When it comes to selling your business or sales agency — what can you reasonably expect to achieve? How is it achieved? What are prospective buyers looking for as new owners and business partners? What is a fair middle-ground that can be achieved by both parties concerning an agency ownership transfer?
Our experienced business attorneys, who have overseen agency ownership transfers and have presented to sales rep trade associations, demystify the process in this step-by-step checklist.
Legal Checklist: Buying and Selling a Rep Firm
Letter of Intent (LOI)
This typically non-binding document lists the basic terms of the deal, including whether it will be a sale of stock or assets, the purchase price, and how and when the purchase price will be paid. While LOIs are usually nonbinding, sometimes certain provisions of the letter will be explicitly binding – such as the seller’s agreement not to solicit other buyers or a confidentiality agreement.
Buyers should ensure the business is functioning properly and is worth the agreed upon price. Sellers should expect to make all their files, records, offices, and staff available for the buyer’s review. If the buyer is giving the seller a promissory note as part of the purchase price, the seller should verify the buyer’s creditworthiness, seek personal guarantees, and have a right to take back the business if the buyer fails to pay. If part of the buyer’s payment to the seller includes shares in the buyer’s company, the seller should do its own due diligence on the buyer.
Generally, the sale of a business is structed either as an asset or stock sale. An asset sale is the purchase of individual assets and liabilities, whereas a stock sale is the purchase of the owner’s shares of the corporation. Tax implications and potential liabilities are primary concerns when negotiating the type of transaction. From the buyer’s perspective, an asset sale is ideal, while sellers typically prefer stock sales.
Valuing the Business
The typical standard with rep firm valuations is that they are worth around 100% of the previous year’s gross commission income. This valuation can be higher if there are stable relationships with principals and customers, the products market growth potential, and there has been steady growth in the firm’s commission income. Sellers can maximize purchase price by sharing risk with the buyer. For example, the price could be 15% of gross commission income for eight years after the sale.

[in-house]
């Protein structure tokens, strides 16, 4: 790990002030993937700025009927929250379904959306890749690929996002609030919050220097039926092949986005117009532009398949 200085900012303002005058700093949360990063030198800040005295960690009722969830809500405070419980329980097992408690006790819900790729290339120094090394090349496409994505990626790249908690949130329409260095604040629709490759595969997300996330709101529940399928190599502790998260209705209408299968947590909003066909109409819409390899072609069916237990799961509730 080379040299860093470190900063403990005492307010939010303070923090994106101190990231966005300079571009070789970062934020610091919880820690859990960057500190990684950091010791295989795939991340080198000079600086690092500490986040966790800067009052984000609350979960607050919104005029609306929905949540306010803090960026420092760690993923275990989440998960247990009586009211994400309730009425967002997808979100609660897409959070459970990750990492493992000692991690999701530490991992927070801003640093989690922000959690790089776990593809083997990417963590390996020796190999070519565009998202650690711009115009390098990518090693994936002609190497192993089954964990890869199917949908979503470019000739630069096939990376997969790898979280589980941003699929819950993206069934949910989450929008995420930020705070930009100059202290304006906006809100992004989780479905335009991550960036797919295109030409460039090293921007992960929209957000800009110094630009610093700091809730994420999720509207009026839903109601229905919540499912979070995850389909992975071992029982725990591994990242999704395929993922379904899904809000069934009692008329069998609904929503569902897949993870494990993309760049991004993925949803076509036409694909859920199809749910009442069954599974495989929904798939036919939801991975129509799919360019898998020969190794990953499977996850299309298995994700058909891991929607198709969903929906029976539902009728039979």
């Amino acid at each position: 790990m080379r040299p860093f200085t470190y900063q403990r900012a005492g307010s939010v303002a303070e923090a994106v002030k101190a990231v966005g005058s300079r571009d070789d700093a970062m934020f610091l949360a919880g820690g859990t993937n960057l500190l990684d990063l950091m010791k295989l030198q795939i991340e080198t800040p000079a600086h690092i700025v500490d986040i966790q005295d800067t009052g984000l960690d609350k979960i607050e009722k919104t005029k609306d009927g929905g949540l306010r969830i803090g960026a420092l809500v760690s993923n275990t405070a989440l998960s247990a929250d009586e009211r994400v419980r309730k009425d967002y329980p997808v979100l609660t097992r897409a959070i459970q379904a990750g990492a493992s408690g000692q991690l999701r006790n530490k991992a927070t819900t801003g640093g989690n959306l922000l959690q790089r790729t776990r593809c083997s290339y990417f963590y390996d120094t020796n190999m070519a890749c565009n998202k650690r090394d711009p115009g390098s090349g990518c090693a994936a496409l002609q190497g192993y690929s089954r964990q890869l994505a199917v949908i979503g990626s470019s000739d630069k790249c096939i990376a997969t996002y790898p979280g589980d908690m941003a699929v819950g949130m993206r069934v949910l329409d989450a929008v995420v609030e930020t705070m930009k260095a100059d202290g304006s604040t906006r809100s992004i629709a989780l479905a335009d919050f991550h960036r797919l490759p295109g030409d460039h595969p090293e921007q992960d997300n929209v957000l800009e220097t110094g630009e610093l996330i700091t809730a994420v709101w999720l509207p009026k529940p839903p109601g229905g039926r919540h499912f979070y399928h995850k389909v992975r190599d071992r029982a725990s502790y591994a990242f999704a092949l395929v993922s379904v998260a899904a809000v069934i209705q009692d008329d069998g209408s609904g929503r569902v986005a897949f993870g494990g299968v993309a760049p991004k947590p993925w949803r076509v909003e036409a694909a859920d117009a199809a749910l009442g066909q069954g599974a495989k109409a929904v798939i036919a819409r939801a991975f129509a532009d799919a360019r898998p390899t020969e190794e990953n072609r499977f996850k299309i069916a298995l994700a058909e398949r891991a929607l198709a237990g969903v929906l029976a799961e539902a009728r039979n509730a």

Many important provisions should be in writing, including the seller’s representations and warranties about the business, payment terms, transfer of title, consents of third-parties, and the rights of either party if the other breaches the agreement. In addition, the seller should expect for the buyer to ask for a covenant not to compete, which is generally enforceable. In addition, a consulting agreement is useful to ensure the seller remains available to the business for a period of time after the sale. This is especially crucial with rep firms that rely heavily on relationships with principals and customers. A sizeable part of the overall price paid for the business may be allocated to the consulting agreements.
A business sale can be structured many ways, from a tax perspective, having a significant financial impact on the buyer and seller. In general, sellers and buyers have adverse tax interests: they both want preferential tax treatment. Ignoring the tax characterization of a business sale can result in significant tax costs to an inattentive seller or buyer.
Third Party Consents
After the final agreement is signed but before it closes, the seller of the rep firm will obtain principals’ consent to the transaction. In addition, sellers’ contracts with third-parties—such as the seller’s landlord and equipment lessors—usually require those third-parties consent to a sale of the business.
At the closing, the business will finally be transferred to the buyer and the purchase price will be paid to the seller. If the transaction was structured as an asset sale, each of the assets being sold must be conveyed at the closing. If the deal involved seller financing, the seller may suspend a transfer of ownership until the buyer pays off the debt.